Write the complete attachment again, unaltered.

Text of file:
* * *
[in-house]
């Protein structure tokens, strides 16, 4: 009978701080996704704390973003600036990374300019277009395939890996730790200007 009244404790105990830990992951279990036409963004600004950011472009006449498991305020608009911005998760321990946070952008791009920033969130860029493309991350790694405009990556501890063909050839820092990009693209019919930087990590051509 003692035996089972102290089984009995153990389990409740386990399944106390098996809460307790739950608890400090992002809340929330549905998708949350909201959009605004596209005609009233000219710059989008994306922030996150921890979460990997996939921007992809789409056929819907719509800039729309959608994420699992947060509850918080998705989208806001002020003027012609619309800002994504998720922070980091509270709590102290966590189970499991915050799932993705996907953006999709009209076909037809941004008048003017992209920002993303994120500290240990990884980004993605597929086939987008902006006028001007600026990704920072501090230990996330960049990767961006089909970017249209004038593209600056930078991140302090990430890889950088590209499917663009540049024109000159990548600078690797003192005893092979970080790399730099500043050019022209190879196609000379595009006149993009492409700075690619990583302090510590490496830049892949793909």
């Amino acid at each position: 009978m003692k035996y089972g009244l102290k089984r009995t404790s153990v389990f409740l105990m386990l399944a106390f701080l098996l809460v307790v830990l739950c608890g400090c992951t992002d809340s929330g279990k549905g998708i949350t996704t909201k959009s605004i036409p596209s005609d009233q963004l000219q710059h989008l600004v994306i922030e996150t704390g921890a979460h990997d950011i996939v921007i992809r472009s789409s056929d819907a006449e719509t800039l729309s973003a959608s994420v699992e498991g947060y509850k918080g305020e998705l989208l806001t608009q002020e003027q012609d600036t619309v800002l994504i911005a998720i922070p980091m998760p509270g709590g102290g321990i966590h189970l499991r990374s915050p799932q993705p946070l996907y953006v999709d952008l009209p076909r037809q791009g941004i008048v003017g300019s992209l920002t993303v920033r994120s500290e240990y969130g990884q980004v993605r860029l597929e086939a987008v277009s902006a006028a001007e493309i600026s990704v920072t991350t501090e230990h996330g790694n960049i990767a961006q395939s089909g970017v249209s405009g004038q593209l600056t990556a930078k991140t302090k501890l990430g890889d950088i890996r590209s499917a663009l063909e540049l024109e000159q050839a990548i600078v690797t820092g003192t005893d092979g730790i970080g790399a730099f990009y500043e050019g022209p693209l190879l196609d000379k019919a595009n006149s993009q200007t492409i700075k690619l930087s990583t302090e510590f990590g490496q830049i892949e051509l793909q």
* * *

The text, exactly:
[in-house]
């Protein structure tokens, strides 16, 4: 009978701080996704704390973003600036990374300019277009395939890996730790200007 009244404790105990830990992951279990036409963004600004950011472009006449498991305020608009911005998760321990946070952008791009920033969130860029493309991350790694405009990556501890063909050839820092990009693209019919930087990590051509 003692035996089972102290089984009995153990389990409740386990399944106390098996809460307790739950608890400090992002809340929330549905998708949350909201959009605004596209005609009233000219710059989008994306922030996150921890979460990997996939921007992809789409056929819907719509800039729309959608994420699992947060509850918080998705989208806001002020003027012609619309800002994504998720922070980091509270709590102290966590189970499991915050799932993705996907953006999709009209076909037809941004008048003017992209920002993303994120500290240990990884980004993605597929086939987008902006006028001007600026990704920072501090230990996330960049990767961006089909970017249209004038593209600056930078991140302090990430890889950088590209499917663009540049024109000159990548600078690797003192005893092979970080790399730099500043050019022209190879196609000379595009006149993009492409700075690619990583302090510590490496830049892949793909």
């Amino acid at each position: 009978m003692k035996y089972g009244l102290k089984r009995t404790s153990v389990f409740l105990m386990l399944a106390f701080l098996l809460v307790v830990l739950c608890g400090c992951t992002d809340s929330g279990k549905g998708i949350t996704t909201k959009s605004i036409p596209s005609d009233q963004l000219q710059h989008l600004v994306i922030e996150t704390g921890a979460h990997d950011i996939v921007i992809r472009s789409s056929d819907a006449e719509t800039l729309s973003a959608s994420v699992e498991g947060y509850k918080g305020e998705l989208l806001t608009q002020e003027q012609d600036t619309v800002l994504i911005a998720i922070p980091m998760p509270g709590g102290g321990i966590h189970l499991r990374s915050p799932q993705p946070l996907y953006v999709d952008l009209p076909r037809q791009g941004i008048v003017g300019s992209l920002t993303v920033r994120s500290e240990y969130g990884q980004v993605r860029l597929e086939a987008v277009s902006a006028a001007e493309i600026s990704v920072t991350t501090e230990h996330g790694n960049i990767a961006q395939s089909g970017v249209s405009g004038q593209l600056t990556a930078k991140t302090k501890l990430g890889d950088i890996r590209s499917a663009l063909e540049l024109e000159q050839a990548i600078v690797t820092g003192t005893d092979g730790i970080g790399a730099f990009y500043e050019g022209p693209l190879l196609d000379k019919a595009n006149s993009q200007t492409i700075k690619l930087s990583t302090e510590f990590g490496q830049i892949e051509l793909q």